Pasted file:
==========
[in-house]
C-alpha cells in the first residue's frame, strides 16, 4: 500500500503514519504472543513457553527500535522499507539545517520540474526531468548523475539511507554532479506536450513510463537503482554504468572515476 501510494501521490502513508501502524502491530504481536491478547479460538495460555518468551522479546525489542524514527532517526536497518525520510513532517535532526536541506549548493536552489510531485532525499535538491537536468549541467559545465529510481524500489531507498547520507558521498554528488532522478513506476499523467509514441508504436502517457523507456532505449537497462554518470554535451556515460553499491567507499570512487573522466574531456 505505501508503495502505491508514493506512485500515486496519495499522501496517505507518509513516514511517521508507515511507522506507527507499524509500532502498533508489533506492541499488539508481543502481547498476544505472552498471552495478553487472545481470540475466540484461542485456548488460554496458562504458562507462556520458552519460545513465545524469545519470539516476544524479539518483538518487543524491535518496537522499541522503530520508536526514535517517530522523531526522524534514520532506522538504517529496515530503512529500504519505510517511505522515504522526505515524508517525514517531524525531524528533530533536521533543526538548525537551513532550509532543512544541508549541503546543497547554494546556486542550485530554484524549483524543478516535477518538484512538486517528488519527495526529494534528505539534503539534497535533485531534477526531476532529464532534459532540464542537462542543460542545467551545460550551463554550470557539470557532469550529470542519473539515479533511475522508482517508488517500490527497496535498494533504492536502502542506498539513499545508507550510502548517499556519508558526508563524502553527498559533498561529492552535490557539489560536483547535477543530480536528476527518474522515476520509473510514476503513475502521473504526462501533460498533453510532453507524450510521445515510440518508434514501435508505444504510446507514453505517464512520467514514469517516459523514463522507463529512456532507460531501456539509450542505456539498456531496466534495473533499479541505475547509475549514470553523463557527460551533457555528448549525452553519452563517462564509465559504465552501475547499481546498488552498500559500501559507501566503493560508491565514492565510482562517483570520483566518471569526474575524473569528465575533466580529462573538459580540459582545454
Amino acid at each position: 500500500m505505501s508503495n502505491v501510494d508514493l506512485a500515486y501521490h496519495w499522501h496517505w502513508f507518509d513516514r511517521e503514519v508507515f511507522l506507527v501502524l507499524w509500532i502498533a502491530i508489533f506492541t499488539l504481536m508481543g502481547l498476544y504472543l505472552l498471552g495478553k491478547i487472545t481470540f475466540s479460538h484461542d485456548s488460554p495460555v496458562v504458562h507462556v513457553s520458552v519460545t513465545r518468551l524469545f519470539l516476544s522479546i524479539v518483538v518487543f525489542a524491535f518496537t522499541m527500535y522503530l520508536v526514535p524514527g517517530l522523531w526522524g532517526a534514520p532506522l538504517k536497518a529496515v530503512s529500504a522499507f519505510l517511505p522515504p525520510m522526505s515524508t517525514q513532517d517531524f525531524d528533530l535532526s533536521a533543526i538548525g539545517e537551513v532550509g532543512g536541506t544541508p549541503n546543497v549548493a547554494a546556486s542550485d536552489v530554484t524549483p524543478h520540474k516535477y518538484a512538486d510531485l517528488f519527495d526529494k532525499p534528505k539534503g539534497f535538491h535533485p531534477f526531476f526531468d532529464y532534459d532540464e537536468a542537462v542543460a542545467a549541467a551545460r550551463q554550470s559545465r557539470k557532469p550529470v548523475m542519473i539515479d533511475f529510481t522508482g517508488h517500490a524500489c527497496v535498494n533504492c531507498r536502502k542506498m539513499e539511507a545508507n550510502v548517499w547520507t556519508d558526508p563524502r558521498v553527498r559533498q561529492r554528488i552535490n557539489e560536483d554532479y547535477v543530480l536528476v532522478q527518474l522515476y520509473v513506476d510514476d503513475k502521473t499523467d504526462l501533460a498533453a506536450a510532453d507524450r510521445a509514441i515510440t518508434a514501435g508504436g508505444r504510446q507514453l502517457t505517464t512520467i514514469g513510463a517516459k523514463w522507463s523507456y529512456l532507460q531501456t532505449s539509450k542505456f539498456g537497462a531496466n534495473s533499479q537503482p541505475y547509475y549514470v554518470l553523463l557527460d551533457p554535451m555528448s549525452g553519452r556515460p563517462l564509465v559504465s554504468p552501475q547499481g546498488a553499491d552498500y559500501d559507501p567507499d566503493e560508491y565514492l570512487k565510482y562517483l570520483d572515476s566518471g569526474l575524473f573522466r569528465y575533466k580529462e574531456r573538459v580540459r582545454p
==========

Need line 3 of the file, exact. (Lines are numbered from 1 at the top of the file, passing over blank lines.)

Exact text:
Amino acid at each position: 500500500m505505501s508503495n502505491v501510494d508514493l506512485a500515486y501521490h496519495w499522501h496517505w502513508f507518509d513516514r511517521e503514519v508507515f511507522l506507527v501502524l507499524w509500532i502498533a502491530i508489533f506492541t499488539l504481536m508481543g502481547l498476544y504472543l505472552l498471552g495478553k491478547i487472545t481470540f475466540s479460538h484461542d485456548s488460554p495460555v496458562v504458562h507462556v513457553s520458552v519460545t513465545r518468551l524469545f519470539l516476544s522479546i524479539v518483538v518487543f525489542a524491535f518496537t522499541m527500535y522503530l520508536v526514535p524514527g517517530l522523531w526522524g532517526a534514520p532506522l538504517k536497518a529496515v530503512s529500504a522499507f519505510l517511505p522515504p525520510m522526505s515524508t517525514q513532517d517531524f525531524d528533530l535532526s533536521a533543526i538548525g539545517e537551513v532550509g532543512g536541506t544541508p549541503n546543497v549548493a547554494a546556486s542550485d536552489v530554484t524549483p524543478h520540474k516535477y518538484a512538486d510531485l517528488f519527495d526529494k532525499p534528505k539534503g539534497f535538491h535533485p531534477f526531476f526531468d532529464y532534459d532540464e537536468a542537462v542543460a542545467a549541467a551545460r550551463q554550470s559545465r557539470k557532469p550529470v548523475m542519473i539515479d533511475f529510481t522508482g517508488h517500490a524500489c527497496v535498494n533504492c531507498r536502502k542506498m539513499e539511507a545508507n550510502v548517499w547520507t556519508d558526508p563524502r558521498v553527498r559533498q561529492r554528488i552535490n557539489e560536483d554532479y547535477v543530480l536528476v532522478q527518474l522515476y520509473v513506476d510514476d503513475k502521473t499523467d504526462l501533460a498533453a506536450a510532453d507524450r510521445a509514441i515510440t518508434a514501435g508504436g508505444r504510446q507514453l502517457t505517464t512520467i514514469g513510463a517516459k523514463w522507463s523507456y529512456l532507460q531501456t532505449s539509450k542505456f539498456g537497462a531496466n534495473s533499479q537503482p541505475y547509475y549514470v554518470l553523463l557527460d551533457p554535451m555528448s549525452g553519452r556515460p563517462l564509465v559504465s554504468p552501475q547499481g546498488a553499491d552498500y559500501d559507501p567507499d566503493e560508491y565514492l570512487k565510482y562517483l570520483d572515476s566518471g569526474l575524473f573522466r569528465y575533466k580529462e574531456r573538459v580540459r582545454p